The Alabama abortion ban is an outrage – but where is the solidarity for women in Northern Ireland?

It’s easy to tweet ‘solidarity with my sisters in the US #Alabama’, harder, perhaps, to take the practical steps needed to end the barbaric situation on our own doorstep

Rachel Connolly
Wednesday 15 May 2019 16:29
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Abortion campaigners call for access to treatment in Northern Ireland

News today that Alabama has passed a bill to outlaw almost all abortions was met with an outpouring of rage and solidarity from UK feminists. So why are many still silent about the fate of UK women living under the same punitive rules, with worse legal consequences, in Northern Ireland?

To be clear, the situation in Alabama is dire. Under the rule, abortion is illegal except if a woman’s life is at risk, and any doctor caught carrying one out faces a 99-year prison sentence, making the procedure virtually inaccessible.

The group of 25 men (surprise, surprise) who passed the ban say they expect it will be blocked in the lower courts, paving the way for a journey to the now majority conservative Supreme Court bench where, ultimately, they hope it may overturn Roe v Wade.

But let’s not forget, the current punishment for a Northern Irish woman undergoing an abortion is life imprisonment. This includes women who take online abortion pills, along with anyone who assists them, and the Police Service of Northern Ireland regularly raid the homes of people suspected to be in possession of abortion pills.

I am wary of arguments for abortion that hinge on the most extreme cases of rape and incest, but it serves to remember that even these are not exempted from the rule in Northern Ireland. And besides, whatever your views on abortion, there is a basic unfairness here: Northern Irish women pay the same taxes as those in the rest of the UK, yet are denied access to the same healthcare services. It’s like arguing that people in Brighton shouldn’t have access to a certain cancer treatment.

It’s easy to tweet: “Solidarity with my sisters in the US #Alabama”. Harder, perhaps, to take the practical steps needed to end the barbaric situation on our own doorstep. Some argue abortion, as a devolved issue, is beyond Westminster’s control, but the Northern Ireland assembly has been suspended since 2017.

Westminster could force through abortion legislation if they wanted to, instead the Tories choose to turn a blind eye for fear of upsetting their precarious pact with the DUP.

Theresa May markets herself as a feminist prime minister. She famously sported a “This is what a Feminist Looks Like” T-shirt, and has pointed to her record on shared parental leave and domestic violence as evidence of her credentials. Yet time and again she fails the most vulnerable women in the UK. From austerity policies (which women face the brunt of), to what Yvette Cooper has termed “the state sanctioned abuse of women” in Yarls Wood, and now leaving Northern Irish women in the lurch, May is no feminist.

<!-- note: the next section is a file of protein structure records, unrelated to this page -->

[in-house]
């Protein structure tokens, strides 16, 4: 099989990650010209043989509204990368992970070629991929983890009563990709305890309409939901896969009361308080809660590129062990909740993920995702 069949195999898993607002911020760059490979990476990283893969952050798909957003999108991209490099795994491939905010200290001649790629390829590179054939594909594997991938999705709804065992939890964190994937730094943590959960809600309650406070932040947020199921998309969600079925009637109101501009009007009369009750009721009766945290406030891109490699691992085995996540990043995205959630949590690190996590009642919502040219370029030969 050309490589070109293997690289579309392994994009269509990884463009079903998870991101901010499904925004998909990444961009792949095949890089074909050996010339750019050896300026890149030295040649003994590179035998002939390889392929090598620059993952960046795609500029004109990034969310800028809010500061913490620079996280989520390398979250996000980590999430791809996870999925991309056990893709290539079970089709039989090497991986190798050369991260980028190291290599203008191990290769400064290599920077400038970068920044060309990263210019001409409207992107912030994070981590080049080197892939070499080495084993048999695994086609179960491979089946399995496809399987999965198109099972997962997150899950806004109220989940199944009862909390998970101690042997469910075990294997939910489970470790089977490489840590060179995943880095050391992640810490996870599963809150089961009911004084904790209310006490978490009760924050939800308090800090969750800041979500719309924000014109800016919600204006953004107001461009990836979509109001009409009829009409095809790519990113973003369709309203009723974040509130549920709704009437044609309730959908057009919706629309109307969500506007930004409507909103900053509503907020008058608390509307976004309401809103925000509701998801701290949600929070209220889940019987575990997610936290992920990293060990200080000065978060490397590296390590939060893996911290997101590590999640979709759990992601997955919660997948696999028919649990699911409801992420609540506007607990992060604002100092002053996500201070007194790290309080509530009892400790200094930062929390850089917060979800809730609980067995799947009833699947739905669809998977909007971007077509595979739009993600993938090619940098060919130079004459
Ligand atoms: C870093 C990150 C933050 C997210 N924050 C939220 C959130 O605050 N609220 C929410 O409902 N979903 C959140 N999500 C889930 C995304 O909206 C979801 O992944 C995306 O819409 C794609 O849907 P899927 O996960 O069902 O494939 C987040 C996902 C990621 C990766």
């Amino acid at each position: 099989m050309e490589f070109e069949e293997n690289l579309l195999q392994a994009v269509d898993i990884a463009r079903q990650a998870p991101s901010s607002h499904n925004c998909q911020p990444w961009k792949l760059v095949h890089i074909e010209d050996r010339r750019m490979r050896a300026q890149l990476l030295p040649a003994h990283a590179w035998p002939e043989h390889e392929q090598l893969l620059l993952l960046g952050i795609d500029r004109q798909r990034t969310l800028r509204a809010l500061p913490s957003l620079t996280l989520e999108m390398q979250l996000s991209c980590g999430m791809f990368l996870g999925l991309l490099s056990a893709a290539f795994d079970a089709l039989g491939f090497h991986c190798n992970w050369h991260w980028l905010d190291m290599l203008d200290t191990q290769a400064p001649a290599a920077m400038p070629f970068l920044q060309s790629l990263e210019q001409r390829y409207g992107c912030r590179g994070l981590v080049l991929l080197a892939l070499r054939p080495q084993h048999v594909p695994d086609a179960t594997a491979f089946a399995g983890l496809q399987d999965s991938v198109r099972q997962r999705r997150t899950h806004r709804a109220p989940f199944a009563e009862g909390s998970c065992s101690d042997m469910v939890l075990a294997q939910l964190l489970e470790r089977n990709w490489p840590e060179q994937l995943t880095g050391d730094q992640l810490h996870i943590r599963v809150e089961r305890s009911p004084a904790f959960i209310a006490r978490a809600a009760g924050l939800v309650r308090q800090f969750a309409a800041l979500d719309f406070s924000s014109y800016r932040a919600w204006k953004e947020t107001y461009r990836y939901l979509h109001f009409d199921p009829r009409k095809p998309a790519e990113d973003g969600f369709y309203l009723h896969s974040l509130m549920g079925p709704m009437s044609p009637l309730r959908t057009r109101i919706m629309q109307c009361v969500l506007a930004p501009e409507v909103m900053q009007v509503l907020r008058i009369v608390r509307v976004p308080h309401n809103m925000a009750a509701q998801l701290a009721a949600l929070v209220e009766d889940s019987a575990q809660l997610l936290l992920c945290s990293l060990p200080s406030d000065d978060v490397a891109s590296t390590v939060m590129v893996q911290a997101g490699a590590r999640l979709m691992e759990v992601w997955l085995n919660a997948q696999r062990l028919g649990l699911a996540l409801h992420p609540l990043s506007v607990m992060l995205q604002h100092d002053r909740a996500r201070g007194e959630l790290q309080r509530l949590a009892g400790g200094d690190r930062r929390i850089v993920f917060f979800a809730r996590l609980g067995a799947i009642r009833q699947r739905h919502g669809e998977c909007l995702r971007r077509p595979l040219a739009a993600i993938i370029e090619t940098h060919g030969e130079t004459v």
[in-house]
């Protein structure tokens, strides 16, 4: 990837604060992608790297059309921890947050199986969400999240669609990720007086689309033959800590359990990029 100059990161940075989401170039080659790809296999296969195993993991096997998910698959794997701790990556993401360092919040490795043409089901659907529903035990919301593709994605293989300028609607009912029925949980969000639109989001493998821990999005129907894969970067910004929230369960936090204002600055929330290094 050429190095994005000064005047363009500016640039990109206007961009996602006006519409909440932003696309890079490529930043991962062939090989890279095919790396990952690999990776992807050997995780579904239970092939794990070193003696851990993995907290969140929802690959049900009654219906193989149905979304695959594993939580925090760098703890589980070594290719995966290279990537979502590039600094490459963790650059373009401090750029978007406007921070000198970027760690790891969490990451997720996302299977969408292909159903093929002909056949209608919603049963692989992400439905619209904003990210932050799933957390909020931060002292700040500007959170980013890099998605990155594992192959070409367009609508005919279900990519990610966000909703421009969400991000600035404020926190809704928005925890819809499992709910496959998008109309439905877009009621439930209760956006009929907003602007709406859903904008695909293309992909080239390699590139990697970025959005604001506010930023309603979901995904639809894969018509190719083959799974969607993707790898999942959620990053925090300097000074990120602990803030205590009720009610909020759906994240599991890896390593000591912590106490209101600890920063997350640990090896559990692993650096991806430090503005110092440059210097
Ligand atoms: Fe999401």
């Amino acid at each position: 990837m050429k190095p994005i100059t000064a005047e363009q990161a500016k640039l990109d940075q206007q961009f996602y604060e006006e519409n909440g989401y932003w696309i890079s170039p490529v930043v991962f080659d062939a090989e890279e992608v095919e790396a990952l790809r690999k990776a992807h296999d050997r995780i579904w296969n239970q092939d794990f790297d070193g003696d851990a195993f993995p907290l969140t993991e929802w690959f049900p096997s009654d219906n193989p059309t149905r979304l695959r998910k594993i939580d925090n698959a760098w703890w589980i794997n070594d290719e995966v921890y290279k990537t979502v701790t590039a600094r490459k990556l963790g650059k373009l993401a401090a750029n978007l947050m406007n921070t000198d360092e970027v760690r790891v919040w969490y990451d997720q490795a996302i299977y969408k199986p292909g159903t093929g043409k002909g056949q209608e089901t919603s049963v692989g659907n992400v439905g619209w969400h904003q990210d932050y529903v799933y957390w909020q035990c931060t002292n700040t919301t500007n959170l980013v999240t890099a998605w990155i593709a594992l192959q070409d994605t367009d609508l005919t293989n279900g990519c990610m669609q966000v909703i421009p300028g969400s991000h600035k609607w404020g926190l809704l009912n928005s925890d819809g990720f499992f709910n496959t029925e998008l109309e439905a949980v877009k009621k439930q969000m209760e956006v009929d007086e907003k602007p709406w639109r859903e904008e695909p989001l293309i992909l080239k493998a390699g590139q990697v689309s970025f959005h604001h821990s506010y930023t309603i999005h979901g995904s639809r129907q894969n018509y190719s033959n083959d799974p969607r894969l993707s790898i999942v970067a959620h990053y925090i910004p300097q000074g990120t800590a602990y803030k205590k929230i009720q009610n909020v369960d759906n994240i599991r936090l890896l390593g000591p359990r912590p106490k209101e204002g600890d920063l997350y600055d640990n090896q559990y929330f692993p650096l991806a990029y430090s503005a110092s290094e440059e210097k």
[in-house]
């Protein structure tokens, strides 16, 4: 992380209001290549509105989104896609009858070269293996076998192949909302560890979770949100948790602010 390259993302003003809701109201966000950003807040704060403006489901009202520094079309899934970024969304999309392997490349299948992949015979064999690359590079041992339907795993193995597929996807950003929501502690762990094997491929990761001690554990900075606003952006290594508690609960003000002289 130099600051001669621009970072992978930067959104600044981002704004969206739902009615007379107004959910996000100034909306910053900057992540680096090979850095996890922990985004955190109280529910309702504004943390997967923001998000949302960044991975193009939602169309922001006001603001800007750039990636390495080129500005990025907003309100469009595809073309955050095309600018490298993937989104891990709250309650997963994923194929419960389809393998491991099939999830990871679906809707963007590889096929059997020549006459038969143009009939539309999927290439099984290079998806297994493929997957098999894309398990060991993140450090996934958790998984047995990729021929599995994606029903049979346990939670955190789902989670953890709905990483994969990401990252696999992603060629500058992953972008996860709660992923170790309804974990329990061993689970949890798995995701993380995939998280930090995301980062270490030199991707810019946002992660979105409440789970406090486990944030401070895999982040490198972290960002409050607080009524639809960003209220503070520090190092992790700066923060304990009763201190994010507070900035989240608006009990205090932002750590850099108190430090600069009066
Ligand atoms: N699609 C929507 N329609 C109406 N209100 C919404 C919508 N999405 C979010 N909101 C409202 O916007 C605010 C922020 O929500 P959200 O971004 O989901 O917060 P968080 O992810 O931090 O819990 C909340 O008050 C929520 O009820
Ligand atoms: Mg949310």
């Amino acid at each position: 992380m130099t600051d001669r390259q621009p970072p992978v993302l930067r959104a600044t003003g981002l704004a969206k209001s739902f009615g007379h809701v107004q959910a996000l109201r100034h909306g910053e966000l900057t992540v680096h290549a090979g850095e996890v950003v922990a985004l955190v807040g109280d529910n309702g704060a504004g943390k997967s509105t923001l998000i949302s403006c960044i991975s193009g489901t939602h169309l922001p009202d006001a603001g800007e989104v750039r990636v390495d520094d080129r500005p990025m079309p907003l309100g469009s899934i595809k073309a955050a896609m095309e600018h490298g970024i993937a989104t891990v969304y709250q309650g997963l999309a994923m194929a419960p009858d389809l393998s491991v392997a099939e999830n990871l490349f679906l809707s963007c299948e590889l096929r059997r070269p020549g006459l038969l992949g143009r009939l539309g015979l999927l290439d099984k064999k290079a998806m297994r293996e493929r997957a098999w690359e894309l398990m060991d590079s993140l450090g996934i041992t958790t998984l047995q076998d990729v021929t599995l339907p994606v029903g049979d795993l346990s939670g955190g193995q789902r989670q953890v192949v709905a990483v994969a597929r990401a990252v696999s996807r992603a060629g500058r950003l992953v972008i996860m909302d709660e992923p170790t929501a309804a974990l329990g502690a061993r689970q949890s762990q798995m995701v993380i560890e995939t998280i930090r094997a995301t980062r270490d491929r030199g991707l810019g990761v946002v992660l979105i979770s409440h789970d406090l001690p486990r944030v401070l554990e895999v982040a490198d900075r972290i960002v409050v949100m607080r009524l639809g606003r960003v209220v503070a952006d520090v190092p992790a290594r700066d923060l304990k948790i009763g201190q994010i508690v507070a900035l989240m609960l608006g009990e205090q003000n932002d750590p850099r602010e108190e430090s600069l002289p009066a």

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Thanks to a 2017 rule passed due to Stella Creasy’s efforts, Northern Irish women who travel to England are spared the price of a private abortion (often upwards of £1,000) and can access them free on the NHS. This is an improvement, but it’s not good enough, as my friend, the abortion rights activist Rachel Watters says, it is: “A sticking plaster on a gaping wound”.

Northern Irish Women are still left with the costs of last minute flights to England, which can run into the hundreds of pounds; still expected to lie to their bosses and families; and are still living in a culture of shame and silence where a relatively minor medical procedure is considered taboo.

In my experience, people in England often know so little about Northern Ireland they assume abortion rules relate in some nebulous way to the Catholic church, if they know about them at all.

The real driving force is the DUP, and May cannot in good conscience continue to promote herself as a champion of women’s rights, while she turns a blind eye to the plight of some of the most vulnerable women in the UK for the sake of their vote.

The Tories have decided it’s easier to pretend Northern Irish women don’t exist. We have to stop letting them. Treat May’s complicity in controlling women’s bodies the same way you treat Trump’s. Write to your MP. And while you’re at it, donate some money to the Abortion Support Network.

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